Volcanic Activity on Venus Could Explain Phosphine

Ever since the announcement last September that astronomers found evidence of phosphine in the clouds of Venus, the planet has been getting a lot of attention. It’s not surprising. Phosphine is a potential biosignature: On Earth, it is produced by microbial life. Might a similar biological process be taking place in the skies of our sister planet? It’s a tantalizing prospect, and is definitely worth examining closely, but it’s too early to be sure. Microbes aren’t the only way to get phosphine. A new paper published on July 12th in the Proceedings of the National Academy of Science suggests that volcanism might instead be to blame for the strange chemistry in the Venusian cloud tops.

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Venus’ Surface Tectonics is More Like Pack ice on Earth

Planets move in mysterious ways.  Or at least their surfaces do.  Earth famously has a system of tectonic plates that drives the movement of its crust.  Those plate tectonics are ultimately driven by the flow of material in the mantle – the layer directly below the crust.  Now, scientists have found a slightly different deformation mechanic on our nearest sister planet – Venus.

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A Crater on Venus Indicates the Planet Hasn’t Been Volcanic for a Long Time

Venus may not have had Earth-like tectonic plates or volcanism for the last billion years, according to a new study. A deep look at a giant impact crater on Venus suggests the planet hasn’t experienced any tectonic activity in the recent past, and might be covered with a in a single outer plate. If so, this would essentially rule out any recent volcanic activity on the planet that many consider Earth’s twin.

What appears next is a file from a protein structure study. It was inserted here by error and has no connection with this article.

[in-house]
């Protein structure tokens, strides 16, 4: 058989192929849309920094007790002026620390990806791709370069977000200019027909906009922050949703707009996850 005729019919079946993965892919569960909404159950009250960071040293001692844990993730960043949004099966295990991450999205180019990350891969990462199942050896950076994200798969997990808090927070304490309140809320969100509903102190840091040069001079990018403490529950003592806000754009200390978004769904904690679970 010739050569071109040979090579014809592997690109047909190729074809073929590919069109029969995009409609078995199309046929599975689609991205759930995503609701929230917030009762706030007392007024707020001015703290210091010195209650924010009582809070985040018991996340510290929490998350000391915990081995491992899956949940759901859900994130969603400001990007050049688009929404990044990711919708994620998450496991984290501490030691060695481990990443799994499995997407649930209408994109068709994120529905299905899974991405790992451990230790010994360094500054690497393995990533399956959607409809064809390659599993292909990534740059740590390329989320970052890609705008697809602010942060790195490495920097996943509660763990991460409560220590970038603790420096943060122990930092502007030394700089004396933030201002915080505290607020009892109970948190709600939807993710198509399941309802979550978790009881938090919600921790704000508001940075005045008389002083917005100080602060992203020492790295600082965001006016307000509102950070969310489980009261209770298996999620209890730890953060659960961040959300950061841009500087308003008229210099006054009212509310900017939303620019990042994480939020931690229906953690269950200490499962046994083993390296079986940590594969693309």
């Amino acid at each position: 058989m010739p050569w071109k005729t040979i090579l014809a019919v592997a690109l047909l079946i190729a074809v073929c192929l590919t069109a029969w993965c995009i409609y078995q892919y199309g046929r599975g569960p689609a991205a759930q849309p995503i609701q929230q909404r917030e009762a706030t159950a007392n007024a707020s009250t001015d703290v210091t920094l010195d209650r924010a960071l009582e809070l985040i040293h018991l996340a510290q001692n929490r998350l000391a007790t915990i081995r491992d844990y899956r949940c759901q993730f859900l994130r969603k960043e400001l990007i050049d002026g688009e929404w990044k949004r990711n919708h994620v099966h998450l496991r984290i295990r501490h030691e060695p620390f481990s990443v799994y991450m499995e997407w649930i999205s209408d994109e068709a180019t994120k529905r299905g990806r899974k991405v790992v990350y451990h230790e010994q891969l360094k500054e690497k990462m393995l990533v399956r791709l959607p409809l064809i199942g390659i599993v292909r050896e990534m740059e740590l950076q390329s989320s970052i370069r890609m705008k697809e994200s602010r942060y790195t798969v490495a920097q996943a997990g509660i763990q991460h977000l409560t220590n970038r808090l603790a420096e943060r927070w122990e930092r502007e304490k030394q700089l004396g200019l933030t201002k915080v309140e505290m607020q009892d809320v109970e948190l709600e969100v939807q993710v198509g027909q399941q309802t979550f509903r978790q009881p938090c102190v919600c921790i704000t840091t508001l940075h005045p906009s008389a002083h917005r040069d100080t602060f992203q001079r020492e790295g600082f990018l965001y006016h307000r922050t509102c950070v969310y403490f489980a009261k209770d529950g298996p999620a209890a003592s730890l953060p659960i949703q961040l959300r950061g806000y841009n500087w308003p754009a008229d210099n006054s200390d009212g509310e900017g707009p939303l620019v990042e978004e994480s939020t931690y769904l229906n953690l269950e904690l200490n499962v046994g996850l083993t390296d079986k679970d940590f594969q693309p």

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Ancient Terrain on Venus Looks Like it Was Formed Through Volcanism

Ever since NASA’s Magellan orbiter was able to peak beneath Venus’ dense cloud layer and map out the surface, scientists have puzzled over the planet’s geological history. One of the greatest mysteries is the role volcanic activity has played in shaping Venus’ surface. In particular, there are what is known as “tesserae,” tectonically deformed regions on the surface that often stand above the surrounding landscape.

These features comprise about 7% of the planet’s surface and are consistently the oldest features in their immediate surroundings (dating to about 750 million years ago). In a new study, an international team of geologists and Earth scientists showed how a significant portion of these tesserae appear to be made up of layered rock, which is similar to features on Earth that are the result of volcanic activity.

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It Looks Like There are Still Active Volcanoes on Venus

Venus’ surface is no stranger to volcanoes. Radar images show more than 1,000 volcanic structures on the planet. But for the most part, they appear to be ancient and inactive.

Now a new study says that Venus is still volcanically active, and has identified 37 volcanic structures that were recently active. If true, there’s more going on inside Venus than thought.

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How Long is a Day on Venus? Astronomers Make Their Best Measurement Yet

There’s a problem with Venus. We don’t know how fast it rotates. For a space-faring civilization like ours, that’s a problem.

Measuring the length of day, or rotation rate, of most bodies is pretty straightforward. Mark a prominent surface feature and time how long it takes to rotate 360 degrees. But Venus is blanketed in thick clouds. Those clouds give it its reflectivity, and make it bright and noticeable in the sky, but they make it hard to measure Venus’ day length.

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Lava Flows on Venus Suggest That the Planet Was Never Warm and Wet